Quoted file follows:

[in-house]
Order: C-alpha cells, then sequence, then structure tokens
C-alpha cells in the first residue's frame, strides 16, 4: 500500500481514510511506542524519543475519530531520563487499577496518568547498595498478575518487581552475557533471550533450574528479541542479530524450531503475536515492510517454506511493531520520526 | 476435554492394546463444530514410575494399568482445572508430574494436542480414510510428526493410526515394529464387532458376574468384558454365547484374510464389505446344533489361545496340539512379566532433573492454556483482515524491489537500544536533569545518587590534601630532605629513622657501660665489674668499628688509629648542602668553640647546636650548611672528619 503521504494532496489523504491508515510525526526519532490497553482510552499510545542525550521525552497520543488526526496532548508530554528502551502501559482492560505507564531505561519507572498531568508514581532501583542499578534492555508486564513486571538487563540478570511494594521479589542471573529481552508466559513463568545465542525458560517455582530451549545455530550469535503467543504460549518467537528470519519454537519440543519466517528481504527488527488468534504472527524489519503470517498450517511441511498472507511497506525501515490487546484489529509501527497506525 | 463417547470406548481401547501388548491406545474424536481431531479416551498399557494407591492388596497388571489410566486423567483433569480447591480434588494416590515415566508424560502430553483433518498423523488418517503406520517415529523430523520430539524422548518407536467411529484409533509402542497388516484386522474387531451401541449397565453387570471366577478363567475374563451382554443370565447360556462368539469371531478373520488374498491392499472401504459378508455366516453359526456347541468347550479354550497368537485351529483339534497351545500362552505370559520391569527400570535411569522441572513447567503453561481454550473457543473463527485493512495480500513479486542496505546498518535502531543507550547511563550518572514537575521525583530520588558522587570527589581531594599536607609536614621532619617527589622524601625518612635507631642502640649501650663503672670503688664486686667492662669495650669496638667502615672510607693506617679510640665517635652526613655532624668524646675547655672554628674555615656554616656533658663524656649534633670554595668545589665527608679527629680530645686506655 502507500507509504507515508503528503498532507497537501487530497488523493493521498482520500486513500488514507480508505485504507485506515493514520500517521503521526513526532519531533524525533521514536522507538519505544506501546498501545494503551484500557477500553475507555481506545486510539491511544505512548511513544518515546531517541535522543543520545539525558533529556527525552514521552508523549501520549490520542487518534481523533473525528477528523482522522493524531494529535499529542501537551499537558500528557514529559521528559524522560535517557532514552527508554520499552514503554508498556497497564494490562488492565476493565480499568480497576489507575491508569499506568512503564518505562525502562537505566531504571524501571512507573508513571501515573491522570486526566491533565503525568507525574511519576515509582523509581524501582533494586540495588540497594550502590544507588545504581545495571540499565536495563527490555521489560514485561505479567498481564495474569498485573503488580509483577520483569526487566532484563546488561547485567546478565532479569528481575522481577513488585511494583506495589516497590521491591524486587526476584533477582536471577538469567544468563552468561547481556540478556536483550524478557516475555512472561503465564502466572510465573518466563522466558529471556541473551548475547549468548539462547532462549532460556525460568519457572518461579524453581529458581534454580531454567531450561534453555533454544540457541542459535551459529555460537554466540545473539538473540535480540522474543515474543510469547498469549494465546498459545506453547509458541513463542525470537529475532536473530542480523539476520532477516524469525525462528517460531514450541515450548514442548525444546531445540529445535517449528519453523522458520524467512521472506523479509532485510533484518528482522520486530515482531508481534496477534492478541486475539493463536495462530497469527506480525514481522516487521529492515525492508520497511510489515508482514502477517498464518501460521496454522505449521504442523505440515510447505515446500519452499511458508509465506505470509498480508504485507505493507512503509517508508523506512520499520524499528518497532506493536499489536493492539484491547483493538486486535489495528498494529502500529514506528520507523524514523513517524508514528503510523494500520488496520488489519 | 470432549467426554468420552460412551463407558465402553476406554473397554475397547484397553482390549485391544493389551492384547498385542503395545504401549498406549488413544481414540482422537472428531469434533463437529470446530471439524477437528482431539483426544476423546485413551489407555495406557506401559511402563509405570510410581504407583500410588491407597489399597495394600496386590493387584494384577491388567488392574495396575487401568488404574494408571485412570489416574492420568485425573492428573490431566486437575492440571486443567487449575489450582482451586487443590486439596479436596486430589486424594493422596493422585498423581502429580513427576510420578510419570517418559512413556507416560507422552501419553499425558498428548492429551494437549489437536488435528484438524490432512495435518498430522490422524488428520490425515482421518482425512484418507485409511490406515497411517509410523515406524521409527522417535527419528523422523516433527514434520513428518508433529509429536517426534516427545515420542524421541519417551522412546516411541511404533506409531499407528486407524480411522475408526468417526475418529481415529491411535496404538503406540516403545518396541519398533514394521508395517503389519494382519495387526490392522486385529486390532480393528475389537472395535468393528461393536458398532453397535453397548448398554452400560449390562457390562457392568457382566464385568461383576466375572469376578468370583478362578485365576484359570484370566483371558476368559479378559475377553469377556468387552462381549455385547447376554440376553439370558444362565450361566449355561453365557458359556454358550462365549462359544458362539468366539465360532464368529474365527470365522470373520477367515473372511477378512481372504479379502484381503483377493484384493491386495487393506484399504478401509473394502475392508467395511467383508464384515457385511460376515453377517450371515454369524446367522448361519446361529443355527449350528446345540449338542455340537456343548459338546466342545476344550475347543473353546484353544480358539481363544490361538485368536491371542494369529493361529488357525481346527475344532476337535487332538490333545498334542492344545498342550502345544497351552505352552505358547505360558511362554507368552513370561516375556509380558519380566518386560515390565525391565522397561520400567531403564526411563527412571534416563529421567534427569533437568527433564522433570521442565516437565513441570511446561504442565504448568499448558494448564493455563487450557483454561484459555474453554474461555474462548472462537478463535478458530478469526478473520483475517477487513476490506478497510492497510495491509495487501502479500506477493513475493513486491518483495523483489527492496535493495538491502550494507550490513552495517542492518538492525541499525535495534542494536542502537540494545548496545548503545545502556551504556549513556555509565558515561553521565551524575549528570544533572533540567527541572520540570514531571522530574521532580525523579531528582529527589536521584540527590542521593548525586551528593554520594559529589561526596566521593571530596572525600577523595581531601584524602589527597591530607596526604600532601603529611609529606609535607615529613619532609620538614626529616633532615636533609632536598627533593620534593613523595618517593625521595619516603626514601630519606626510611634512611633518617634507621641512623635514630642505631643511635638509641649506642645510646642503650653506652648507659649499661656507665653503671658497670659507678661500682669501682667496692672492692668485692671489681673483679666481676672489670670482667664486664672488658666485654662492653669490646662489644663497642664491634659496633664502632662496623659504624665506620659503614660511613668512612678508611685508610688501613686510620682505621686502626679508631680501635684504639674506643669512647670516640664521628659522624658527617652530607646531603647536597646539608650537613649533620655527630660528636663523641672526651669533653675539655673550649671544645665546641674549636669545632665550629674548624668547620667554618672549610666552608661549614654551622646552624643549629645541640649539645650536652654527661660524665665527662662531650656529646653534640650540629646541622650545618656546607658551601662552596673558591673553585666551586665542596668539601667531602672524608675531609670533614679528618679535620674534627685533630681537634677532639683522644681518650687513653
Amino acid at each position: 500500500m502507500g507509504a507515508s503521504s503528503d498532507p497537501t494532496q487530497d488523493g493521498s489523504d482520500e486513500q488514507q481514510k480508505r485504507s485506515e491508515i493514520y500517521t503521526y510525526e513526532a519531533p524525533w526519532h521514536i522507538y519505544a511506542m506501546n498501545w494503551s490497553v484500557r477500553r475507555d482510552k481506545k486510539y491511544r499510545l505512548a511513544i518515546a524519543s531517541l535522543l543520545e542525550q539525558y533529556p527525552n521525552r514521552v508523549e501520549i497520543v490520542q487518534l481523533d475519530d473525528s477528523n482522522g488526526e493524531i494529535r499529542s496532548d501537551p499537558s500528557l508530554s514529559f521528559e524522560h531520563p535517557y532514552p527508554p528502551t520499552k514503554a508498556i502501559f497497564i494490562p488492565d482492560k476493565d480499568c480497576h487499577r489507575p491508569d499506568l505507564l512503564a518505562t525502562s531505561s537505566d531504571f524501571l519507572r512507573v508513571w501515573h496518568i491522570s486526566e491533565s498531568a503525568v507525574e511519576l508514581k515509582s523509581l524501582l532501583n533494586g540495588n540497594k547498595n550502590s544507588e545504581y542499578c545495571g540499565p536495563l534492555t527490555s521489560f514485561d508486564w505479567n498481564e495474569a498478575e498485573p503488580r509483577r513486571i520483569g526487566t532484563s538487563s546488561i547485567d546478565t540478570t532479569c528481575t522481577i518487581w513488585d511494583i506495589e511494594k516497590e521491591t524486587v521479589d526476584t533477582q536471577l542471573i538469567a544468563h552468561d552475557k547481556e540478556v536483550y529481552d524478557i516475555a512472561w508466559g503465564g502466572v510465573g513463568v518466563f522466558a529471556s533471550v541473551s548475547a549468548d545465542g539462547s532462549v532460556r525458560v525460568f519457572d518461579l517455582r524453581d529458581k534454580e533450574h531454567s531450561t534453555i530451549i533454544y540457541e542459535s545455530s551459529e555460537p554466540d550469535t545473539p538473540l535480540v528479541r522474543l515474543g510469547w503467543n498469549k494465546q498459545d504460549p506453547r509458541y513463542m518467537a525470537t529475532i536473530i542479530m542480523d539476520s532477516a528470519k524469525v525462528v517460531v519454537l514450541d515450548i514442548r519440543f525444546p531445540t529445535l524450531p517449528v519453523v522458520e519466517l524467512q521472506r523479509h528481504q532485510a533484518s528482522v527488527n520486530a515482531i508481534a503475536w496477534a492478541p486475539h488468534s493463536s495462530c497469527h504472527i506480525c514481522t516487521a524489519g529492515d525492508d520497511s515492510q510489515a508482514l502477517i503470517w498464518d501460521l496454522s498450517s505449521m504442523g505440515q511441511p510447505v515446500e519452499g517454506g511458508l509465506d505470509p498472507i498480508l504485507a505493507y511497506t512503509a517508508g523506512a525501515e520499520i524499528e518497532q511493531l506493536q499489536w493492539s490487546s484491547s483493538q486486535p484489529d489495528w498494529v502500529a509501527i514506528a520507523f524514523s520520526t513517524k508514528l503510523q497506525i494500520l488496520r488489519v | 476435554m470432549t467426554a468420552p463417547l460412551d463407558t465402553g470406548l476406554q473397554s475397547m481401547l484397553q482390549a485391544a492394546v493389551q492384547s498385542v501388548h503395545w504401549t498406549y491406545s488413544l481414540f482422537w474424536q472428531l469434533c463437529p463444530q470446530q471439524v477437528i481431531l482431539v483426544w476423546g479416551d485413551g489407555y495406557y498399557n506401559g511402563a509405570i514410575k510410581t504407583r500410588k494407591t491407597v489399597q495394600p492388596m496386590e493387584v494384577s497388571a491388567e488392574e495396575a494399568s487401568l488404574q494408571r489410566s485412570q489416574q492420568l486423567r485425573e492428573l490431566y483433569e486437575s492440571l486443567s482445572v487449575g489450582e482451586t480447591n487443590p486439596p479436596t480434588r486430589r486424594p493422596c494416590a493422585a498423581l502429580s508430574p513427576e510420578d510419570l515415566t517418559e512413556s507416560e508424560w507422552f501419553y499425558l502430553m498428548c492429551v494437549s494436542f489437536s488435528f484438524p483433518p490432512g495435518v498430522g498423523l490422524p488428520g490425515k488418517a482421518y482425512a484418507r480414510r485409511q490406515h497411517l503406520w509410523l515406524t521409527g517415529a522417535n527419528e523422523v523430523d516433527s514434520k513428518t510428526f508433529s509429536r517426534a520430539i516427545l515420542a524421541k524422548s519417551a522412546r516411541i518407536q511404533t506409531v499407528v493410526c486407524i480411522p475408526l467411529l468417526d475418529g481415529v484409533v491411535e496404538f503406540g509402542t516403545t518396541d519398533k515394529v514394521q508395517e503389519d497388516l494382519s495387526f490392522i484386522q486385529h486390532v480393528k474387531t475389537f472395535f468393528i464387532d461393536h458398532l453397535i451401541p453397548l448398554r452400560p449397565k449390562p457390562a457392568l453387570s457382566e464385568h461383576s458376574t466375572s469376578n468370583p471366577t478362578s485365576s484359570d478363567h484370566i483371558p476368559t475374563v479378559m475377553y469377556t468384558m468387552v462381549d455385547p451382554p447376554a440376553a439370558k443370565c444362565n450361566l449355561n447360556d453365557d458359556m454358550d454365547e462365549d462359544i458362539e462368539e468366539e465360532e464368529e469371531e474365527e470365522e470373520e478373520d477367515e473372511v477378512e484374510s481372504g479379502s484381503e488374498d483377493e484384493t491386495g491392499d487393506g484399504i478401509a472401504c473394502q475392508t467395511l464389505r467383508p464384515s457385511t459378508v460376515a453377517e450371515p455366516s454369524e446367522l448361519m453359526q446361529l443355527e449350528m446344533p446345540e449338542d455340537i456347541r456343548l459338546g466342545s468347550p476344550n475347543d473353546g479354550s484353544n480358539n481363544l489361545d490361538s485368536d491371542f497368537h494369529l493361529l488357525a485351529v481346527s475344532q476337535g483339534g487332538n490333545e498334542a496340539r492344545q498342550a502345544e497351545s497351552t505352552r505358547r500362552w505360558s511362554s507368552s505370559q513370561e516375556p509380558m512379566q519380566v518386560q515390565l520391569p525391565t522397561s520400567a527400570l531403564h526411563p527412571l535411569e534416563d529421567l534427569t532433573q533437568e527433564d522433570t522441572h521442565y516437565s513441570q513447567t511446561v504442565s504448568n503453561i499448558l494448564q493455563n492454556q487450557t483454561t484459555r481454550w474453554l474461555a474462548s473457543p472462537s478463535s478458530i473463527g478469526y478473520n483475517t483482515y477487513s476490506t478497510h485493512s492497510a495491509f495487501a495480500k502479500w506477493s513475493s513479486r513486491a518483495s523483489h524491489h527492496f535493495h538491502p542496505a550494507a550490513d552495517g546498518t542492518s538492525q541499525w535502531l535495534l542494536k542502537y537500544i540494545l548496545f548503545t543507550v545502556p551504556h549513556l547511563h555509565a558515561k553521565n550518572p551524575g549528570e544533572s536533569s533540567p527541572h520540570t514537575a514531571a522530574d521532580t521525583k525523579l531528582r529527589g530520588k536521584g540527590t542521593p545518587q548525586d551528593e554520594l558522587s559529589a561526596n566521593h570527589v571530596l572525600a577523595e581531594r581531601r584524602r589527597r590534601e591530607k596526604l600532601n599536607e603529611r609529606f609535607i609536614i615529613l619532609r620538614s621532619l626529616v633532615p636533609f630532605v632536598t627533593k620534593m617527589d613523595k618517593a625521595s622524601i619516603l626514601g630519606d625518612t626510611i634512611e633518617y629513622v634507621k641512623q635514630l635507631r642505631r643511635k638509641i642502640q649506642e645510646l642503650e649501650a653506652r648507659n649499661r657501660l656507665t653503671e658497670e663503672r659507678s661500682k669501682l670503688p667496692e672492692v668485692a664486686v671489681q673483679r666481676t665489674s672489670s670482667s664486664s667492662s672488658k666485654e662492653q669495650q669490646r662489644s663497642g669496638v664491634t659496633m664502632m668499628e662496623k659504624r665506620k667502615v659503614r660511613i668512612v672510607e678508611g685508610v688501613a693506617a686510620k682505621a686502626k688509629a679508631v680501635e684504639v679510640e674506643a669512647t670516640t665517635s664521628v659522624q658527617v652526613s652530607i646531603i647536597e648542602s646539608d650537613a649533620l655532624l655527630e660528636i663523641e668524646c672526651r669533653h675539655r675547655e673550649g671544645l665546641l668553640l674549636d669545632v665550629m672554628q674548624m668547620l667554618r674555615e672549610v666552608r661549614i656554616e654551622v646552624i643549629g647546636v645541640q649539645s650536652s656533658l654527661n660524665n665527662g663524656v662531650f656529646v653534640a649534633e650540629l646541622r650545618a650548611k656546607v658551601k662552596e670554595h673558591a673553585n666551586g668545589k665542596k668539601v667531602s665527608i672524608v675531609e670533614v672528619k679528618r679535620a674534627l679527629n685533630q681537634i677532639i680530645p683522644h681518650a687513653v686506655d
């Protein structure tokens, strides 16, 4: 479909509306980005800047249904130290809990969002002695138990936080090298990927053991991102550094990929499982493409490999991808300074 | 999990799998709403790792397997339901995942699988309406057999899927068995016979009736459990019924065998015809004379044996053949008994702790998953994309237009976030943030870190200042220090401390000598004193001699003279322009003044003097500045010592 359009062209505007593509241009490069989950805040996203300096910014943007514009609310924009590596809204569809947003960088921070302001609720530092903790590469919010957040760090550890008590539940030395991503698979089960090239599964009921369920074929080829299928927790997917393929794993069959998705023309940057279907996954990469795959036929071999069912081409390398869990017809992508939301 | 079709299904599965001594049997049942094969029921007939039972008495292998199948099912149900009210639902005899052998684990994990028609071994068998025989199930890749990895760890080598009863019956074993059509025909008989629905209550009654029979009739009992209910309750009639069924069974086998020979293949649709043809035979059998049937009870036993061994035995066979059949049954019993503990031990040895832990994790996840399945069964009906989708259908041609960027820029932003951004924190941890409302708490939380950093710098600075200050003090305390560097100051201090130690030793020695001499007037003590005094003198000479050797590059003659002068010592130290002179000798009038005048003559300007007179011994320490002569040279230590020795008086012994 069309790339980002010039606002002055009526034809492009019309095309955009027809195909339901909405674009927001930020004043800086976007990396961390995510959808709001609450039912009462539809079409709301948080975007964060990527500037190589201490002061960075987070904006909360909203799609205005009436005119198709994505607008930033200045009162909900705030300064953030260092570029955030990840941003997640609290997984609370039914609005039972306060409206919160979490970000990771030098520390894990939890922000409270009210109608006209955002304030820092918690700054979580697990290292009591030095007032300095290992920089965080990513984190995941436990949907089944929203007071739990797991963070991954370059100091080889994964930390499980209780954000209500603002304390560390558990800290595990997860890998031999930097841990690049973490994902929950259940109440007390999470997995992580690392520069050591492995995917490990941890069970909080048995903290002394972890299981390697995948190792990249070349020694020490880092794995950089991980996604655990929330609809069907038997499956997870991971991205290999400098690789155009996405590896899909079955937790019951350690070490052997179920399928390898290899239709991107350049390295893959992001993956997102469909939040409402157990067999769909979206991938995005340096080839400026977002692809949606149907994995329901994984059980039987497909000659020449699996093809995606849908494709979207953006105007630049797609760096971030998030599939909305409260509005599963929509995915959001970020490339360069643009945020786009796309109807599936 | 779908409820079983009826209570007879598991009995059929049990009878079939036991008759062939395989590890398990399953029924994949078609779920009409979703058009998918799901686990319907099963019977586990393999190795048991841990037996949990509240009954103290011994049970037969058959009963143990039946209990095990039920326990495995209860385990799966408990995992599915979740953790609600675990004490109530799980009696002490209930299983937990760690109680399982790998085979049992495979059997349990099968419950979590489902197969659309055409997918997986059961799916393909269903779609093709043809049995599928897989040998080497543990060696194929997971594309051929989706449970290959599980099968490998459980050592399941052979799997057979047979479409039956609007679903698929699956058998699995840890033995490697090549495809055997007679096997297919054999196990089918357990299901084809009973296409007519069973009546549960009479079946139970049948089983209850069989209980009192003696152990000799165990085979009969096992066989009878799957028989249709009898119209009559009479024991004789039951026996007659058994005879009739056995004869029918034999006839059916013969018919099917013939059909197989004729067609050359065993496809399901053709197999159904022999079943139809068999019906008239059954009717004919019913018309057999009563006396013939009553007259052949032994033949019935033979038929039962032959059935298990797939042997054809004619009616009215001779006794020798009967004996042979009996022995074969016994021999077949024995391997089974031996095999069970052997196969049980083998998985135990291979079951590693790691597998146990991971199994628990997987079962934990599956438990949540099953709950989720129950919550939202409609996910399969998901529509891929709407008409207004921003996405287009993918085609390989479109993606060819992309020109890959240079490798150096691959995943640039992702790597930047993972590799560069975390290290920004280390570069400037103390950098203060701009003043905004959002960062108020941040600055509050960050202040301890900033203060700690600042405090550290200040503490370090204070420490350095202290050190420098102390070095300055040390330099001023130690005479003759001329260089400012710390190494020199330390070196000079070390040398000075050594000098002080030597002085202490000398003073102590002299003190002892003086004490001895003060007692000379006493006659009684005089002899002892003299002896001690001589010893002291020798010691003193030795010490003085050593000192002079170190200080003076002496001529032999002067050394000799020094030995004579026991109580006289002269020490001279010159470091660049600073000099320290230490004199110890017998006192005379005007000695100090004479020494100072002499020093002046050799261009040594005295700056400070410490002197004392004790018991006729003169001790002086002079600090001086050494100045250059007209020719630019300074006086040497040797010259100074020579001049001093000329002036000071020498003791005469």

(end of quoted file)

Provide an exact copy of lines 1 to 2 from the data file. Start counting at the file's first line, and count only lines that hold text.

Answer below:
[in-house]
Order: C-alpha cells, then sequence, then structure tokens